1. Planning—in a new project, the first step is to determine the requirements of the algorithms that will train on the data. You’ll need to identify the volume of data needed, the type and format of data, and what level of variability exists in the real-world population being modeled. The dataset must take into account all relevant edge cases. 
  2. Pilot project—most dataset projects begin with a small pilot in which researchers collect a small number of relevant data samples. The objective at this stage is to identify challenges in data collection, the time and skills required to source and annotate the data, and build the relevant project team. 
  3. Data privacy and compliance—before beginning the project, it is important to involve legal or compliance functions at the organization to determine what are the compliance implications of collecting the data. In today’s legal environment there are many restrictions on collecting information that can be used to identify living humans.
  4. Project design—based on the pilot project, researchers design the full scale project—data sources, how many people will participate in data collection, and methods for validating the data and ensuring high quality. In some cases, automated mechanisms or existing data sources can be used to reduce the volume of annotation work required.
  5. Annotation—the team hires a team of annotators, who may be in-house, freelancers, or crowdsourced, who review data samples and annotate them according to project specifications.
  6. Reviewing data quality—once datasets are ready, the team evaluates the quality of annotations and possible biases that datasets are subject to. The trained model will only be as good as its training data, so this step is critical to ensure sufficient model performance.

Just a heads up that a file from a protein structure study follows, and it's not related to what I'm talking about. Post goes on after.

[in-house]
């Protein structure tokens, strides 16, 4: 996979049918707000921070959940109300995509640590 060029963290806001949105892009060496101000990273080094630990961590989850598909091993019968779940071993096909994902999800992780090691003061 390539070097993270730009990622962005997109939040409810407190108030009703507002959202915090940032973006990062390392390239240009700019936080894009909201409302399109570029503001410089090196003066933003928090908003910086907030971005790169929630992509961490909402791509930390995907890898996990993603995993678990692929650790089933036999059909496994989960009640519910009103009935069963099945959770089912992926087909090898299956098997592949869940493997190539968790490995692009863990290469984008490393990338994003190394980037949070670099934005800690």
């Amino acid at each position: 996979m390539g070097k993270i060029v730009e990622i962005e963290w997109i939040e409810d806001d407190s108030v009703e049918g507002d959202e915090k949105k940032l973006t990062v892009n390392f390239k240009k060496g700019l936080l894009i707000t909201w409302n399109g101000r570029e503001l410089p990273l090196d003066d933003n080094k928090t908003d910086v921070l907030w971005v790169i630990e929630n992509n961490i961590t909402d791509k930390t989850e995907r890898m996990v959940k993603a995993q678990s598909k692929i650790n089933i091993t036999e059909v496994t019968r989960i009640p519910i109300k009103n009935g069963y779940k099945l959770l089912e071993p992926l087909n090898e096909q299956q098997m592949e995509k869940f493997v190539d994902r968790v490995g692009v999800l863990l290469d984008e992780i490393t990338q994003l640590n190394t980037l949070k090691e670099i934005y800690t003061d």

7 Challenges of Collecting and Managing Labeled Data

Here are some of the challenges you might encounter when setting out to collect a large-scale ground truth dataset:

    • Collecting enough data—is it difficult to know in advance how much data will be needed to train an algorithm. 
    • Ensuring sufficient variability—the dataset must have enough data about all relevant classes and edge cases that must be handled by the algorithm.
    • Data privacy issues—it is becoming increasingly difficult to gather ground truth data that includes images or data concerning living humans. 
    • Cost of data collection—the cost and labor involved in creating any large dataset is immense, and involves a large logistical effort.
    • Time to market—large-scale ground truth dataset can take months or years to assemble, delaying machine learning research and applications. 
    • Data quality—there is no guarantee that the data collected will be of sufficiently high quality to train the algorithms on all necessary tasks and use cases.
    • Generality—some datasets may be highly suitable for specific algorithms or use cases, but may not generalize well to other use cases. This can limit the usability and return on investment of a data collection project.

Read our benchmark report Hands-Up: Leveraging Synthetic Data for Hands-on-Wheel Detection